Dr. Phil Brown, LMFT
|Professions: Marriage & Family Therapy, Psychotherapy, Counseling|
|License Status: I'm a licensed professional.|
|Primary Credential: LMFT|
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For most people, family relationships, (both past and present) are the focal point of their lives. Such relationships are often the source of our greatest joys, ears, pain, hopes, and aspirations. We believe that the relationships within the couple and family system have tremendous power to create meaningful and lasting change. Our role is to collaborate with the couple and/or family system in ways that help reduce distress and co-create meaningful changes in our clients' lives. Successful therapy helps to effectively shift the communication, roles, and relationships with those who matter most.
Email or Call Dr. Phil Brown, LMFT at 1-800-651-8085 ext. 04437
More Info About My Practice
-Over 25 years experience in practicing, teaching, and researching couple
and family therapy.
-Author of numerous professional articles and two books, The Death of
Intimacy and Cross-cultural Practice with Couples and Families.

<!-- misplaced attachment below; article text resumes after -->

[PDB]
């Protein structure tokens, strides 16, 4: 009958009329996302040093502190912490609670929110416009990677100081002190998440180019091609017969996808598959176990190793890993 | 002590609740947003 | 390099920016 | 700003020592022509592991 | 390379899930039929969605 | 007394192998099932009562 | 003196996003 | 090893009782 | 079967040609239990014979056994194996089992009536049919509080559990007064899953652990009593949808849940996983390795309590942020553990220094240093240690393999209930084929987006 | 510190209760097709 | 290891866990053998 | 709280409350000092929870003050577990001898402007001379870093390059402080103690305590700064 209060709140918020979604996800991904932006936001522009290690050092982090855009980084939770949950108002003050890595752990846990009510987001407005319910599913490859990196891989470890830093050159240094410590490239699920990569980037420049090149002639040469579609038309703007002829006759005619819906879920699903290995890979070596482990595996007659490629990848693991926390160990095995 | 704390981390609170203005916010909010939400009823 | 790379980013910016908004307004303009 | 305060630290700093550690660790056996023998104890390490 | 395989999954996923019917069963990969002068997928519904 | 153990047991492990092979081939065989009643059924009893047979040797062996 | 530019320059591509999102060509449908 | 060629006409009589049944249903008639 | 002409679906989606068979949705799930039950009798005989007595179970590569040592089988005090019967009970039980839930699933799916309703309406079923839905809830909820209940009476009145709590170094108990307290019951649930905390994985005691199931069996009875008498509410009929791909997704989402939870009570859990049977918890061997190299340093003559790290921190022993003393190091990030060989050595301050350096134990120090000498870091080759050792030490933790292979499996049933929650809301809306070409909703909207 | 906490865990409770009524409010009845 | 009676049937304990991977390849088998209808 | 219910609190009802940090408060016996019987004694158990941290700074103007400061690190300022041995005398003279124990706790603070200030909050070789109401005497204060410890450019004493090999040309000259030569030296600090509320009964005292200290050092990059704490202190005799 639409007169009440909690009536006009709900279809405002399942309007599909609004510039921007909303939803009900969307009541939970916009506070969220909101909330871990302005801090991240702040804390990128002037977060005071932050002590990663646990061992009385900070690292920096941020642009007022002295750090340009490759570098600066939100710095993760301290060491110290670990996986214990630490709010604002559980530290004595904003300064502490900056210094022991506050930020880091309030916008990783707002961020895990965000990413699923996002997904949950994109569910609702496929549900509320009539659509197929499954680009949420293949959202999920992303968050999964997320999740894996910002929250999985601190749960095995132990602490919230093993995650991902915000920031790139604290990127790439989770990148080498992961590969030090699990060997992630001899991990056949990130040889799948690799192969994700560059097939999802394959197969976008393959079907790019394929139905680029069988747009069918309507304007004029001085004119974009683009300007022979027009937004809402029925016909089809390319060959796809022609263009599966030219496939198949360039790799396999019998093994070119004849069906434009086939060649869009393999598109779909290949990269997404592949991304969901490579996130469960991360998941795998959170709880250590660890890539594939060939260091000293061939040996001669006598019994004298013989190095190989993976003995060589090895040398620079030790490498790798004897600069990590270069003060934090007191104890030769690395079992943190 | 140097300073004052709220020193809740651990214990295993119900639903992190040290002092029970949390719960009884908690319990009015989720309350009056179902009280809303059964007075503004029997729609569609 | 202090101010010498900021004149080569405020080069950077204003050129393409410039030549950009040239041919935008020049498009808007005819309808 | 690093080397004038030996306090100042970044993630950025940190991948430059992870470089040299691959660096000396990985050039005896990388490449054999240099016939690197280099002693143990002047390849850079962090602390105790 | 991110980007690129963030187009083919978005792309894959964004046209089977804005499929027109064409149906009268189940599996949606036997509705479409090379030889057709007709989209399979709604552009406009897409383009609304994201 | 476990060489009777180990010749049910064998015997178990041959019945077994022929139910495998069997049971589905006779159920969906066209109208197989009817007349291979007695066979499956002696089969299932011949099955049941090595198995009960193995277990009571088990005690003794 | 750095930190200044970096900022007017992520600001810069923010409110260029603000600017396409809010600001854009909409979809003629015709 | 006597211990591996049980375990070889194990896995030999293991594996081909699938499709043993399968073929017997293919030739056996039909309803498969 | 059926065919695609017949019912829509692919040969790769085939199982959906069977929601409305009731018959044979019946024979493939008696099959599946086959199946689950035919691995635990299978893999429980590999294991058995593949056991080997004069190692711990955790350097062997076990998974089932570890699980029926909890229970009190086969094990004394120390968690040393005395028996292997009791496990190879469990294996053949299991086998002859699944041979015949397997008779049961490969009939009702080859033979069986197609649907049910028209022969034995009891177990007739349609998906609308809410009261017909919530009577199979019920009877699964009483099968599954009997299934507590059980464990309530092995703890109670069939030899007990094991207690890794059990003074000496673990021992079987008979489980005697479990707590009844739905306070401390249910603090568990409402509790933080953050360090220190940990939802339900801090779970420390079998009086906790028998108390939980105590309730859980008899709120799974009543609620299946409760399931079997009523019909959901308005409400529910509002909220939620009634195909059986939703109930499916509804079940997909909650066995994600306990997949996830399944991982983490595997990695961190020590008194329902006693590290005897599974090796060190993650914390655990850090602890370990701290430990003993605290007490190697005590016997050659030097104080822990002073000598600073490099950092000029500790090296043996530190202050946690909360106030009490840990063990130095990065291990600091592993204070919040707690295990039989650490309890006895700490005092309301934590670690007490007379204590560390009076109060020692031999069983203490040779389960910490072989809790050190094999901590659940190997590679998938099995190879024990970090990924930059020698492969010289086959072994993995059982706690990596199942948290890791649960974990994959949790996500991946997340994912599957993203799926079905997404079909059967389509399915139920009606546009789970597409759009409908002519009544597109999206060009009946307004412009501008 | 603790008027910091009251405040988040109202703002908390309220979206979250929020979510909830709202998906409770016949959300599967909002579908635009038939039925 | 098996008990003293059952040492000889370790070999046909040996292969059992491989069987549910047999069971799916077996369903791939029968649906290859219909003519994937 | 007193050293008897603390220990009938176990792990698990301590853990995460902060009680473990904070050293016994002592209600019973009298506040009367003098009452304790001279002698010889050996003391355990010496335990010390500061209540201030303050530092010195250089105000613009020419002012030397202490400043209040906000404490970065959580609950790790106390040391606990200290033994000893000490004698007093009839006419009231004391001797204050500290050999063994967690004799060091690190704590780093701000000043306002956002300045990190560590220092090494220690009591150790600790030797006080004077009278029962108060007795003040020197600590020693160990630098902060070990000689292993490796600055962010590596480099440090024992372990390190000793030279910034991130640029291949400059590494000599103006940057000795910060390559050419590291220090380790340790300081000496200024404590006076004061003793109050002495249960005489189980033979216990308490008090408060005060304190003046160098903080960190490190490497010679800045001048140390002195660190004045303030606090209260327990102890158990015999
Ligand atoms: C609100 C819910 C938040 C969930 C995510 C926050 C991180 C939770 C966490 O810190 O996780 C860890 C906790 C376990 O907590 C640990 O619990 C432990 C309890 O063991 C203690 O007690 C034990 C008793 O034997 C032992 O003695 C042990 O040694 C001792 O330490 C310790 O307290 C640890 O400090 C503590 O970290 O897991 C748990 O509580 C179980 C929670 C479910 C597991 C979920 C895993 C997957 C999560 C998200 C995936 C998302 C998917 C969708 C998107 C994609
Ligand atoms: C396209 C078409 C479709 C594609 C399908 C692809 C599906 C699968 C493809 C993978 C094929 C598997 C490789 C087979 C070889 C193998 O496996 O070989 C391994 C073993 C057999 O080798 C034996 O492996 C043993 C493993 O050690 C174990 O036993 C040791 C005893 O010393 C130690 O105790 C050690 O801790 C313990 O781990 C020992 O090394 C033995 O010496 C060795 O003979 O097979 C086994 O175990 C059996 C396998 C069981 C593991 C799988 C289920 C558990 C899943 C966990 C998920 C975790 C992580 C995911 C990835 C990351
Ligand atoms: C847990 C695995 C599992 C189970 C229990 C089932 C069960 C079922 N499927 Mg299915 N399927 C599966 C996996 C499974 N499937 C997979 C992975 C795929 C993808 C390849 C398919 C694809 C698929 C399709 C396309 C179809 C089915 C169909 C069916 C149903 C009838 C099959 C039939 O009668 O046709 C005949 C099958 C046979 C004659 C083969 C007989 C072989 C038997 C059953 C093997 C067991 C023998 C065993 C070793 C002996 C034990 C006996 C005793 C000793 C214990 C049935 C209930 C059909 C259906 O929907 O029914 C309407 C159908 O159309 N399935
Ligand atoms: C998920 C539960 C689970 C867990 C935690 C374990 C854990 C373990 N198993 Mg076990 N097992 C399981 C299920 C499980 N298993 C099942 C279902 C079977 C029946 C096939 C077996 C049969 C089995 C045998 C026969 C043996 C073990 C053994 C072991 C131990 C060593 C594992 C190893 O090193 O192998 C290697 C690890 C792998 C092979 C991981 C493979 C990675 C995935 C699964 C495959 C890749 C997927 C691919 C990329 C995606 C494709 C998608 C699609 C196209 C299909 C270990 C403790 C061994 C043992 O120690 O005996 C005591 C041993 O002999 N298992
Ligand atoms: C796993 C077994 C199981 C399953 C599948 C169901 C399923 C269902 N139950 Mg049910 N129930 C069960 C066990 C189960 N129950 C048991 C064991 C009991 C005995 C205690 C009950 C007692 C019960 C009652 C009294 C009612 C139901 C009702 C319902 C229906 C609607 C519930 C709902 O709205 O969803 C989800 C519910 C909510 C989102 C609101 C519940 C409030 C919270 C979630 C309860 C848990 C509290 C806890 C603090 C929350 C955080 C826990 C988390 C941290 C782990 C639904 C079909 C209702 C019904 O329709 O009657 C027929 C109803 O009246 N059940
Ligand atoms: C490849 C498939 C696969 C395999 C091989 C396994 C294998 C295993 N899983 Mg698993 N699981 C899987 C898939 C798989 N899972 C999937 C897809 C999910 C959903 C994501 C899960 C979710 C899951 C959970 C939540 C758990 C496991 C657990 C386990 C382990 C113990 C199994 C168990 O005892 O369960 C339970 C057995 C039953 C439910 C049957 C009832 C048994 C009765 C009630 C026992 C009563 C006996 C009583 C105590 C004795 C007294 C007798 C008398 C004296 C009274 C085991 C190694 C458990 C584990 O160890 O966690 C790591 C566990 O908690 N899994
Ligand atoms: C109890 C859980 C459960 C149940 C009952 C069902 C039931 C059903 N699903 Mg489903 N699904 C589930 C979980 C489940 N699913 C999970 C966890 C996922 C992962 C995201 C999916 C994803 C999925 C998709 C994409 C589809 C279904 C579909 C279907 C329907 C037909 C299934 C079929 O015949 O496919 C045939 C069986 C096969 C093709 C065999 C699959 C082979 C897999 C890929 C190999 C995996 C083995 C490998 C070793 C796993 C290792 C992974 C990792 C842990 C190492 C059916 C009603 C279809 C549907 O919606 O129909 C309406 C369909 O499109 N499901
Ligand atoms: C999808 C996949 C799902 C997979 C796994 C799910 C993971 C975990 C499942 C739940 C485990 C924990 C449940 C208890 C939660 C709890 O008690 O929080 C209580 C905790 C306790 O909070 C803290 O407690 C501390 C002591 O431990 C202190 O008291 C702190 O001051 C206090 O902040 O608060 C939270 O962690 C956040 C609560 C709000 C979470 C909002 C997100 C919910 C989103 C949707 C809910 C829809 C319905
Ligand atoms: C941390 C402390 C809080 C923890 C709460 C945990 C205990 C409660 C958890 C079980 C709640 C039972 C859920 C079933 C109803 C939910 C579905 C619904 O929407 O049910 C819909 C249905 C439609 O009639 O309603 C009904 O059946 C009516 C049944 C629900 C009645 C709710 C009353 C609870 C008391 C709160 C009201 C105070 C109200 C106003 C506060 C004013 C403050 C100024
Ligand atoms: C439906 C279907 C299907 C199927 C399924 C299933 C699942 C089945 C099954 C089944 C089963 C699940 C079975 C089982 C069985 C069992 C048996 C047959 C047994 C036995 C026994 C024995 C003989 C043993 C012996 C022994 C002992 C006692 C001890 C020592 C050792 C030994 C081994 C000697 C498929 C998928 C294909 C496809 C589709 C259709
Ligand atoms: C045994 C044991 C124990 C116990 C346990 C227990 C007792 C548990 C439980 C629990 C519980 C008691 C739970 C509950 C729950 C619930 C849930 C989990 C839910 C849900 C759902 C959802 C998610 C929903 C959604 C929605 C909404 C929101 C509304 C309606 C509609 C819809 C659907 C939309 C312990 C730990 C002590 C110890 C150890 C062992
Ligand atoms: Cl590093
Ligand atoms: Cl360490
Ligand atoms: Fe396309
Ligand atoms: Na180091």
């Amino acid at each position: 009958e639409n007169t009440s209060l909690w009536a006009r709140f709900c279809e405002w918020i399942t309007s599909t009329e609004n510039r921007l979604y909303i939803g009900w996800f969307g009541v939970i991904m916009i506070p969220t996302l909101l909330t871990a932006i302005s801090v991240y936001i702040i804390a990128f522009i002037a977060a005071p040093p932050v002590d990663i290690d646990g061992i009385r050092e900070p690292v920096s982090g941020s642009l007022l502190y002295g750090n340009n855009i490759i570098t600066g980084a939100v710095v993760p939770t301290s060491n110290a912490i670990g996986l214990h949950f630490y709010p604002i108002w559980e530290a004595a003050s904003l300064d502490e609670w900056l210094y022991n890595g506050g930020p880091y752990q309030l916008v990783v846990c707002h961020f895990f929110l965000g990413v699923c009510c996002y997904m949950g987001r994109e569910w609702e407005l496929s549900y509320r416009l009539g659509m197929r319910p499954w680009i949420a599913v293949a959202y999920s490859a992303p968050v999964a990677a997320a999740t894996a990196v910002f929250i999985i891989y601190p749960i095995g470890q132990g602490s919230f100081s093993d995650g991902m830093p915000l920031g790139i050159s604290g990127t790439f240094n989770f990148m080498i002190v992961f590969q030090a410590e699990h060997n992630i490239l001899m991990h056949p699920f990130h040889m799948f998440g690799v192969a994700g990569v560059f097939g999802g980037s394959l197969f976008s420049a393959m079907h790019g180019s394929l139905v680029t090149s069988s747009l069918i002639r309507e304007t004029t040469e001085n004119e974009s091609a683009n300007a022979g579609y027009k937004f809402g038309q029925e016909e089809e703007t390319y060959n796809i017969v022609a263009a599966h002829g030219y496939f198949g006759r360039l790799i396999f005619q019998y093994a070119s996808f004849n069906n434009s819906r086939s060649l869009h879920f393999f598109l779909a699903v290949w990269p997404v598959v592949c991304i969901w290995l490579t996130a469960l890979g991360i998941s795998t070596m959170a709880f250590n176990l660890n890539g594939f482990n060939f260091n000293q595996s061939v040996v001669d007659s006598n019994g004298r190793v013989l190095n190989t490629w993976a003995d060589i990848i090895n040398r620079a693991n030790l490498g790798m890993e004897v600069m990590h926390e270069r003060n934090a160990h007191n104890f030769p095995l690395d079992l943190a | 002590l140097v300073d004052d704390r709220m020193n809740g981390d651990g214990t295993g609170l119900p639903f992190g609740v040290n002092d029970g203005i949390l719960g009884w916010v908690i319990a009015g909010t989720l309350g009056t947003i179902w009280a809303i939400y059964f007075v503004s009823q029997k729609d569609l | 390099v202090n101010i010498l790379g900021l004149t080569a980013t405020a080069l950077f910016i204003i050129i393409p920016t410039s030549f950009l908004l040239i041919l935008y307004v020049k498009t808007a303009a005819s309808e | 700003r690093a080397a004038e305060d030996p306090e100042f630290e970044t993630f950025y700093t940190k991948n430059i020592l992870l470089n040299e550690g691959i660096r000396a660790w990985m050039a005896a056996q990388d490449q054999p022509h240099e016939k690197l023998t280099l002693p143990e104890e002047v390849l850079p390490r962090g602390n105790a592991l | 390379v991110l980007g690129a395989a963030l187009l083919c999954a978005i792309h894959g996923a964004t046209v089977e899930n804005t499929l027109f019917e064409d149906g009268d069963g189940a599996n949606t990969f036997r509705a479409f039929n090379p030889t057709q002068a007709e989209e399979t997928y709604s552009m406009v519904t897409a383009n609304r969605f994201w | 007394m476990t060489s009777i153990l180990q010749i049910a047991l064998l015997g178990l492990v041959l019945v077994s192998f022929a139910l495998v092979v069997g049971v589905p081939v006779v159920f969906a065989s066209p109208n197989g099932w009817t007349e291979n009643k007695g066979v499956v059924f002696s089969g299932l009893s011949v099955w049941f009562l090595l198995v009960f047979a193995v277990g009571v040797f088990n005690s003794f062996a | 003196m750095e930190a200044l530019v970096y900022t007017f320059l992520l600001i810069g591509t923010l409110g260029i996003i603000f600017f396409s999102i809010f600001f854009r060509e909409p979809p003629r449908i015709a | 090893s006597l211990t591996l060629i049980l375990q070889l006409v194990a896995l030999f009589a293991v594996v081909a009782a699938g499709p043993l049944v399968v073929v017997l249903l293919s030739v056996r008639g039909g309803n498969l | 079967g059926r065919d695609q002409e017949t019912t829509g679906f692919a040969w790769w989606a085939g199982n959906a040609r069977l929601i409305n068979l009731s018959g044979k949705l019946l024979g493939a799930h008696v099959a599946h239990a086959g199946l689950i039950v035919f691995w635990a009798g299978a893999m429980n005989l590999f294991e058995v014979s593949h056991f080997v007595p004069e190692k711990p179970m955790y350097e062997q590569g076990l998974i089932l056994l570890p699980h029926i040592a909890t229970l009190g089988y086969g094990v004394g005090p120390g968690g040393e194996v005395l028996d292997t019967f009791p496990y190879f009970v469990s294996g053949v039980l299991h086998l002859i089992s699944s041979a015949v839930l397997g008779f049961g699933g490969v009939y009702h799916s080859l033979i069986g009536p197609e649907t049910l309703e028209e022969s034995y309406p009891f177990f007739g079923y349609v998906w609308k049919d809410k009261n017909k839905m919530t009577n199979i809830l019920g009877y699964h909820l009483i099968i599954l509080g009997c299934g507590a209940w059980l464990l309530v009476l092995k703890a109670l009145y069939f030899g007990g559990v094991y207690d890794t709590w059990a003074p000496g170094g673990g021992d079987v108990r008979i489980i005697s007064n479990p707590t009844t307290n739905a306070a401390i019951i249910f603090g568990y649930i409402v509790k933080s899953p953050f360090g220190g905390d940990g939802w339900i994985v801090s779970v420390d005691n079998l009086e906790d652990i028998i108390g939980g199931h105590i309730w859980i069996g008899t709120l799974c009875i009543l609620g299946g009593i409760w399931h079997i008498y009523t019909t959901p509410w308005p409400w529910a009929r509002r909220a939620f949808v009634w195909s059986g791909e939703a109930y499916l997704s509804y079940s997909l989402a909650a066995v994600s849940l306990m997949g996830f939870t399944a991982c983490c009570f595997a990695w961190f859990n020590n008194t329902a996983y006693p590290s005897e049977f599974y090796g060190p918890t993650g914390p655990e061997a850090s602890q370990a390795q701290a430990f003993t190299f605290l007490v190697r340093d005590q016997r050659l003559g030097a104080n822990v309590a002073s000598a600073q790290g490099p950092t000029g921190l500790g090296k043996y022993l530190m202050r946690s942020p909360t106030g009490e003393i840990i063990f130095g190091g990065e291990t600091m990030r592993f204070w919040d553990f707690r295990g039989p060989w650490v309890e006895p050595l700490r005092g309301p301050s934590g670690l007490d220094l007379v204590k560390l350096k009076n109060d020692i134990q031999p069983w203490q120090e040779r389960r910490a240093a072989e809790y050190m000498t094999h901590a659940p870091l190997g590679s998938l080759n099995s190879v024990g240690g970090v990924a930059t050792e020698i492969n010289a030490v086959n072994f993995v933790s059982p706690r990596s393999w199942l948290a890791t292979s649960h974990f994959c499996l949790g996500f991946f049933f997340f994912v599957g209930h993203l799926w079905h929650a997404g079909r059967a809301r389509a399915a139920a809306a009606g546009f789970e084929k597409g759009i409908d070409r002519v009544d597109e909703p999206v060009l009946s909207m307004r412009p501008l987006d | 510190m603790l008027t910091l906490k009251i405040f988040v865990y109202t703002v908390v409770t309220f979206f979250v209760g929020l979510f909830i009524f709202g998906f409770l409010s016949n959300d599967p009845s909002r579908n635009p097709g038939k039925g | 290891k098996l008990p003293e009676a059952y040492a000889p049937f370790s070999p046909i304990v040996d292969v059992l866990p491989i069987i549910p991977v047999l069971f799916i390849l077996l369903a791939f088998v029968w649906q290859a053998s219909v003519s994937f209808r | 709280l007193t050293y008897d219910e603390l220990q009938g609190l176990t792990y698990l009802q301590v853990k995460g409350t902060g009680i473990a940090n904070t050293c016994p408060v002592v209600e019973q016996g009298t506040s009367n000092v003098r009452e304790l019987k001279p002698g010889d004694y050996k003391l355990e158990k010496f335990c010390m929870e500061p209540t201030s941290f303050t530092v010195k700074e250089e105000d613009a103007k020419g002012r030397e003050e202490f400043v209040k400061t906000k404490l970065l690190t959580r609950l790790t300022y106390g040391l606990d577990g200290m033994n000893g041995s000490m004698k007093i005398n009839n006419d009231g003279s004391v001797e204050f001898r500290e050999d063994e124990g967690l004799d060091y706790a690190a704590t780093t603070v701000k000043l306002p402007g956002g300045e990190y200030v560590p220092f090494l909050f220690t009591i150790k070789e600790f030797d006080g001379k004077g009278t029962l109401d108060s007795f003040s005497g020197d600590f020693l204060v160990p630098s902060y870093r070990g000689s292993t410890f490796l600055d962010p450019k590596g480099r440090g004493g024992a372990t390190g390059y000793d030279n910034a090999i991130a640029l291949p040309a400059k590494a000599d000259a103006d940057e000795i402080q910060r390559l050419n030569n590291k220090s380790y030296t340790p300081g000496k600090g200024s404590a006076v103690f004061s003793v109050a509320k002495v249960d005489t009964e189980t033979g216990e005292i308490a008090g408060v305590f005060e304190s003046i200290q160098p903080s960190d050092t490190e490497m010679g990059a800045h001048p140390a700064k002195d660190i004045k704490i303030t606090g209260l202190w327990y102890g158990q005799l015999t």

-Most major insurances accepted (or sliding fee scale based upon ability
My Guiding Ethical Principles
Beacon Couple & Family Therapy
Dr. Phil Brown, LMFT
Rules of the Road?
Clients come to our offices with all kinds of notions about what it takes to make couples therapy successful. Regardless of the presenting problem, unless the necessary context and expectations are agreed upon by both client and therapist, therapy will likely fail. Consequently, the therapist’s challenge is to discuss principles and expectations about what constitutes “successful therapy.” However, before discussing what makes therapy successful, perhaps it might be useful to examine what we believe might make therapy unsuccessful versus successful.
How to make couples therapy unsuccessful:
1. Blame anyone else but yourself and avoid taking responsibility for your own piece of the problem.
2. Ignore the communication patterns in your relationship that make you both feel like you’re having the same argument again and again.
3. Assume that there is one correct view of the situation-- your view. After all, you’re a logical person and you’ve thought this thing through.
4. Maintain the belief that even though issues may have taken years to create, they can be resolved in a few short weeks of therapy.
5. Don’t bother to establish clear and realistic therapeutic goals.
6. Tell your therapist how to do therapy.
7. Maintain the erroneous belief that relationships are a 50/50 proposition, when, in fact, they are a 90/90 proposition.
8. Never complete the homework assignments tha
Services I Provide
- Individual Therapy & Counseling
- Marriage, Couples, or Relationship Counseling
- Family Therapy
- Clinical Supervision
Ages I Work With
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